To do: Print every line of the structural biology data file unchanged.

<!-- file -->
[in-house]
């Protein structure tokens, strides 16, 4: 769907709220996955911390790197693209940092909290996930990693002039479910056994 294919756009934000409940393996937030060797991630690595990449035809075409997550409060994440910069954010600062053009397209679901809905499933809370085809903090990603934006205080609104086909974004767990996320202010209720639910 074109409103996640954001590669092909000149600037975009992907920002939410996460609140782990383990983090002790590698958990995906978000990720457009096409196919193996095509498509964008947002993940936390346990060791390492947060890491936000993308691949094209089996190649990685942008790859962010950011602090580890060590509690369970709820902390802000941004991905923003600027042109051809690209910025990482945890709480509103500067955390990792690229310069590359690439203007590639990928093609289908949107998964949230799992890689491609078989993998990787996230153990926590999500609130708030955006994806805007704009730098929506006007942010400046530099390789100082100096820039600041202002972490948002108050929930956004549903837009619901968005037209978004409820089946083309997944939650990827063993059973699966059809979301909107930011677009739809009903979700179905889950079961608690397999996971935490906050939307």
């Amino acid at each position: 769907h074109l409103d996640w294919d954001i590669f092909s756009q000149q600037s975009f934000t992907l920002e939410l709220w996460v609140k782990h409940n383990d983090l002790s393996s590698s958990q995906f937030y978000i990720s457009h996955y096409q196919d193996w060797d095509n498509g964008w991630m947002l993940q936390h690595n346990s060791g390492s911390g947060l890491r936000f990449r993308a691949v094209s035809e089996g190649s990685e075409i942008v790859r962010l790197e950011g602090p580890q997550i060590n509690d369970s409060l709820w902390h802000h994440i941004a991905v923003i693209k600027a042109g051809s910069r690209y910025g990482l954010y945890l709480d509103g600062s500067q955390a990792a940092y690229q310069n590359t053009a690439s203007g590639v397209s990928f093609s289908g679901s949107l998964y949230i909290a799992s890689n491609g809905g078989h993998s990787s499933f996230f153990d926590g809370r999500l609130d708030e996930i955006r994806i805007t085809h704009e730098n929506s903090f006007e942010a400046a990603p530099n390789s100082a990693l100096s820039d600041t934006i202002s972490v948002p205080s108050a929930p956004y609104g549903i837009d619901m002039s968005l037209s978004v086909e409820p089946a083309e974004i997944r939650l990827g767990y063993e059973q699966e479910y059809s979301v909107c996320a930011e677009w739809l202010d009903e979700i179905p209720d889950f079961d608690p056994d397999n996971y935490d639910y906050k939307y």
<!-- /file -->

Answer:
[in-house]
């Protein structure tokens, strides 16, 4: 769907709220996955911390790197693209940092909290996930990693002039479910056994 294919756009934000409940393996937030060797991630690595990449035809075409997550409060994440910069954010600062053009397209679901809905499933809370085809903090990603934006205080609104086909974004767990996320202010209720639910 074109409103996640954001590669092909000149600037975009992907920002939410996460609140782990383990983090002790590698958990995906978000990720457009096409196919193996095509498509964008947002993940936390346990060791390492947060890491936000993308691949094209089996190649990685942008790859962010950011602090580890060590509690369970709820902390802000941004991905923003600027042109051809690209910025990482945890709480509103500067955390990792690229310069590359690439203007590639990928093609289908949107998964949230799992890689491609078989993998990787996230153990926590999500609130708030955006994806805007704009730098929506006007942010400046530099390789100082100096820039600041202002972490948002108050929930956004549903837009619901968005037209978004409820089946083309997944939650990827063993059973699966059809979301909107930011677009739809009903979700179905889950079961608690397999996971935490906050939307």
């Amino acid at each position: 769907h074109l409103d996640w294919d954001i590669f092909s756009q000149q600037s975009f934000t992907l920002e939410l709220w996460v609140k782990h409940n383990d983090l002790s393996s590698s958990q995906f937030y978000i990720s457009h996955y096409q196919d193996w060797d095509n498509g964008w991630m947002l993940q936390h690595n346990s060791g390492s911390g947060l890491r936000f990449r993308a691949v094209s035809e089996g190649s990685e075409i942008v790859r962010l790197e950011g602090p580890q997550i060590n509690d369970s409060l709820w902390h802000h994440i941004a991905v923003i693209k600027a042109g051809s910069r690209y910025g990482l954010y945890l709480d509103g600062s500067q955390a990792a940092y690229q310069n590359t053009a690439s203007g590639v397209s990928f093609s289908g679901s949107l998964y949230i909290a799992s890689n491609g809905g078989h993998s990787s499933f996230f153990d926590g809370r999500l609130d708030e996930i955006r994806i805007t085809h704009e730098n929506s903090f006007e942010a400046a990603p530099n390789s100082a990693l100096s820039d600041t934006i202002s972490v948002p205080s108050a929930p956004y609104g549903i837009d619901m002039s968005l037209s978004v086909e409820p089946a083309e974004i997944r939650l990827g767990y063993e059973q699966e479910y059809s979301v909107c996320a930011e677009w739809l202010d009903e979700i179905p209720d889950f079961d608690p056994d397999n996971y935490d639910y906050k939307y």